Sultanate of Rum (Saljūqiyān-i Rūm )
The Turkish Dynasties
This period of successive Iranian dynasties came to an end with the appearance on the political scene of the Sunni Turks who had, until then, served as soldiers or military chiefs at the Persian courts. In 976, one of these military leaders took advantage of the weakening of Samanid power to proclaim his independence and to found the Ghaznavid dynasty (962-1186) in present-day Afghanistan. His son Mahmud (998-1030) took control of Sistan and Baluchestan to the west and the Punjab to the east.
But the Ghaznavids were unable to prevent the arrival of yet another powerful force , the eljuqs, a clan of Oghuzz Turks, who settled first in Transoxiana and latterly at Bukhara. Under the leadership of Toghrul Beg, who established himself at Neishabur in 1038, the Seljuq army overthrew the last Buyid ruler, capturing Isfahan (1051) and Baghdad (1055). The three great Seljuq rulers, Toghrul Beg(1038-1063), Alp-Arslan (1063- 1072) and Malik Shah (1072-1092), managed to create a centralized state with an efficient admin istration and a powerful army, thanks largely to the help of their vizier Nizam-al-Mulk (10201092). This brilliant administrator and author of a treatise on government, written for the use of princes, was also the founder of the Nizamiyeh or Madresseh, institutions for higher religious teaching which fixed the Sunni orthodoxy throughout the empire.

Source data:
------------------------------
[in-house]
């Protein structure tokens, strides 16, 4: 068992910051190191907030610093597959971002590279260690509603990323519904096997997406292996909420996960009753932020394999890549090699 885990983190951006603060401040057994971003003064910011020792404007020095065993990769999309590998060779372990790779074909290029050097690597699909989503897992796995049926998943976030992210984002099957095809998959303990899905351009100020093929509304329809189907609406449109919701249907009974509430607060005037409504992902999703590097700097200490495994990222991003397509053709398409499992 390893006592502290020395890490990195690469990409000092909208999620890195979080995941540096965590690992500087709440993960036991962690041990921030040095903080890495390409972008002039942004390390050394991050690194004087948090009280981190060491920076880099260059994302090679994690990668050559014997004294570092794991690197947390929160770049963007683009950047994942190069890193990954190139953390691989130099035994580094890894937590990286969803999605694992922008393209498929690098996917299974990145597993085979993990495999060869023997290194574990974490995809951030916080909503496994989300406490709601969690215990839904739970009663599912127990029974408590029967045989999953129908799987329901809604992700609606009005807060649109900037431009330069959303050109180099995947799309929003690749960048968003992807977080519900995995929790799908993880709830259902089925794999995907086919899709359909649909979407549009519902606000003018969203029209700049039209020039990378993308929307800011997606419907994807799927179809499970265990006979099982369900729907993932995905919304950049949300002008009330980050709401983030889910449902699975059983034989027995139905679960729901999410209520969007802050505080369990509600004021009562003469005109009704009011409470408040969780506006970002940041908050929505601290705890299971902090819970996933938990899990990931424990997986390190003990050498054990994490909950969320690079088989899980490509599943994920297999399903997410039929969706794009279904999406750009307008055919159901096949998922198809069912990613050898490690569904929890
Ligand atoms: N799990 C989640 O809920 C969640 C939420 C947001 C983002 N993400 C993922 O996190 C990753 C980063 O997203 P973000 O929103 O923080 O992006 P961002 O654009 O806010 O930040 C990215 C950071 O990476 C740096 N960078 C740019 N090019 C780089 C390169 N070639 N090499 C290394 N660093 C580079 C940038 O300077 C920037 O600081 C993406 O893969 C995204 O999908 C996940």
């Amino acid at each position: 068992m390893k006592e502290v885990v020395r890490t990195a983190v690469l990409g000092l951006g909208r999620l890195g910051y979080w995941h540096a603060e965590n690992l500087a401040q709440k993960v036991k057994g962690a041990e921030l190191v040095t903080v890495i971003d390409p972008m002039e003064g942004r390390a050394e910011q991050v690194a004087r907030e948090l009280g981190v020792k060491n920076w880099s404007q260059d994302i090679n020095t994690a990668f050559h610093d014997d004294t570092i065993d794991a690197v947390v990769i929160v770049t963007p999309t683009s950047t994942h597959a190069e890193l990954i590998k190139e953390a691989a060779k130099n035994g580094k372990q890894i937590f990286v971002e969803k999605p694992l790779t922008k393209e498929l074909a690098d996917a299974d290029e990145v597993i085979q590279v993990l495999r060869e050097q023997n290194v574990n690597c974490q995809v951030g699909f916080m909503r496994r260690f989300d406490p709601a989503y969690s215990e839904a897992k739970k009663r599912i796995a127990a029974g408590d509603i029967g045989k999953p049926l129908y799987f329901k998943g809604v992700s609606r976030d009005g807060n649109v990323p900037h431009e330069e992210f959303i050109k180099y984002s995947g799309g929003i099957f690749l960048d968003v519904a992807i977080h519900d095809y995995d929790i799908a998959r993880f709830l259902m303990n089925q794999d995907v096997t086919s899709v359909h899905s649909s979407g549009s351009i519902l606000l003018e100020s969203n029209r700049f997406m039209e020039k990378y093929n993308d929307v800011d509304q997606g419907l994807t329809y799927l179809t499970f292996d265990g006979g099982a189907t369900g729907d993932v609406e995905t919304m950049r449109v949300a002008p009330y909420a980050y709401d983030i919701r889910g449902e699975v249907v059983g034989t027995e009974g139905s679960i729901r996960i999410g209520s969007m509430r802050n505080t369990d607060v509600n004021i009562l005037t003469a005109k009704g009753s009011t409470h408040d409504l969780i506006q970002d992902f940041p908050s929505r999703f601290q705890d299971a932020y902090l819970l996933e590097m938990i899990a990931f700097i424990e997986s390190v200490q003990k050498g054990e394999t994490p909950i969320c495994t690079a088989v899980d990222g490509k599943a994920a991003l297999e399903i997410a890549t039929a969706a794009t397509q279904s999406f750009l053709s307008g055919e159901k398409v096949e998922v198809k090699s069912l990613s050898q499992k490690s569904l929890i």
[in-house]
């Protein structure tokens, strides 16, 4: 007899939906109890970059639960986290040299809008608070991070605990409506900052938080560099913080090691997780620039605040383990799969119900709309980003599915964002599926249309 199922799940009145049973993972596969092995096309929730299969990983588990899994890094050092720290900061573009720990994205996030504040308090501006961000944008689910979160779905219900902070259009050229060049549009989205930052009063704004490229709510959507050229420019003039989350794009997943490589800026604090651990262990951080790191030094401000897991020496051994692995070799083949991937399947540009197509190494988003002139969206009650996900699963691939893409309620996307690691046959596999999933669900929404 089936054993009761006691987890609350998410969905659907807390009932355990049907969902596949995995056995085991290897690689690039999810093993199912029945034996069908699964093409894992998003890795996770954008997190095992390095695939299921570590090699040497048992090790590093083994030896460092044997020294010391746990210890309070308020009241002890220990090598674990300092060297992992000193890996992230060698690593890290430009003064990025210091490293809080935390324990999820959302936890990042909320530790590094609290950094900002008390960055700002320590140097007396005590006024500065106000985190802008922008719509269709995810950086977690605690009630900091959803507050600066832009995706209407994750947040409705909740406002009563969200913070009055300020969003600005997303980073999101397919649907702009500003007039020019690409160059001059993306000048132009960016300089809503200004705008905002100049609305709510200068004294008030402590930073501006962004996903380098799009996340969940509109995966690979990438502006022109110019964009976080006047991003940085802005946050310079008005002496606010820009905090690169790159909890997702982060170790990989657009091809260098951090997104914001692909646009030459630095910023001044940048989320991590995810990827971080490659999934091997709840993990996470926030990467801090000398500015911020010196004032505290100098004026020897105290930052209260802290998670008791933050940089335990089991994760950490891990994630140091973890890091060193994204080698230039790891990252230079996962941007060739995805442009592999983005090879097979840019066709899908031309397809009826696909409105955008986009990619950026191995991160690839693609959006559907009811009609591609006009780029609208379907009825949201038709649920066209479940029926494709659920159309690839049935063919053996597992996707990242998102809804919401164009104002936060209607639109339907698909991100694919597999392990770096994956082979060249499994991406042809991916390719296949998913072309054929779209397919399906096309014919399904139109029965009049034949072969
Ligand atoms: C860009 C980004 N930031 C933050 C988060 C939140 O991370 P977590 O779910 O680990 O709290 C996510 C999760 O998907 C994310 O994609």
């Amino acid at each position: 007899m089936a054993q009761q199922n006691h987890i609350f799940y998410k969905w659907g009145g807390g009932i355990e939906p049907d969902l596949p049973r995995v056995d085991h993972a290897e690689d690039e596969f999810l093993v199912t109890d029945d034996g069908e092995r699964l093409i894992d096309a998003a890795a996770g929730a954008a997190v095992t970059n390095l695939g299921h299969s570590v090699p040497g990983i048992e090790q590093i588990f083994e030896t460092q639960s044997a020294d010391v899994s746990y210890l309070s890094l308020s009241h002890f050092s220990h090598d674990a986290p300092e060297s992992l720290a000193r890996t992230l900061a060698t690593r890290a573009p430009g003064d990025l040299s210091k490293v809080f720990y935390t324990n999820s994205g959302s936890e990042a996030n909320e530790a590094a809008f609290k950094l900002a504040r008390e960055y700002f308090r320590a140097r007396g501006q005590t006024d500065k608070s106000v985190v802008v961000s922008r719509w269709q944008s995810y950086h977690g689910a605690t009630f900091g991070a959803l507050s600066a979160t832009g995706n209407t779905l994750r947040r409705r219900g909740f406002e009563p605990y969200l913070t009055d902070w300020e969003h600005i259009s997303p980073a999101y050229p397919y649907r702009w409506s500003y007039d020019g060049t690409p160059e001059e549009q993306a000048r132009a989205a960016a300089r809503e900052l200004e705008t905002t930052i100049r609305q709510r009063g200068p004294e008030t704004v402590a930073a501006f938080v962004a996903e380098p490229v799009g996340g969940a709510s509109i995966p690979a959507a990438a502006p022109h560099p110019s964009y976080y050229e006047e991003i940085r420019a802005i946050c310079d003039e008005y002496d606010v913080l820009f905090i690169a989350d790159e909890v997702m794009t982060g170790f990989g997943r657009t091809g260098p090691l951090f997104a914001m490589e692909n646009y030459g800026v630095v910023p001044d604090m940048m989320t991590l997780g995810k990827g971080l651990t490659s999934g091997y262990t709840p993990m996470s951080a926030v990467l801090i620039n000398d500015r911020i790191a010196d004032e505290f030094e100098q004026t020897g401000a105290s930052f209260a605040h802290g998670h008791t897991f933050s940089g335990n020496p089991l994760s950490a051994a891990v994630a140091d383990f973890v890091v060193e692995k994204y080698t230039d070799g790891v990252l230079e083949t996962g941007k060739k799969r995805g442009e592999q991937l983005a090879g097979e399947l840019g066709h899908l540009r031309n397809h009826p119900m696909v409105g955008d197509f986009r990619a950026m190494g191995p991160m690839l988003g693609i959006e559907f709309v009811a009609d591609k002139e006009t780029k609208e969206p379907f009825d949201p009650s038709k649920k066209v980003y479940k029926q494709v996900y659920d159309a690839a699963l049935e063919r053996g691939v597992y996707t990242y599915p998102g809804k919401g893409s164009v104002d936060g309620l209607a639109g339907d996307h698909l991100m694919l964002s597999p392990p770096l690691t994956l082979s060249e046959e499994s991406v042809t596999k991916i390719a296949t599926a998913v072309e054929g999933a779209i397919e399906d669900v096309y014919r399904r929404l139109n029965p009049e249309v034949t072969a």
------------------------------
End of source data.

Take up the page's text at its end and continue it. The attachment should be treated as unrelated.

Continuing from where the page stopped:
At the death of Malik Shah, the empire broke up and local dynasties were founded by provincial governors, particularly in Azerbaijan, Luristan, Pars and at Yazd. Khorassan recognized the suzerainty of the princes of Khwarezm (1153), a Turkish state in Central Asia which quickly occupied the whole of eastern Iran. In 1217, the Khwarezmi armies even reached as far as the Zagros Mountains but were never able to consolidate their conquests as by that time a new menace had appeared in Central Asia .
More about The Seljuqs
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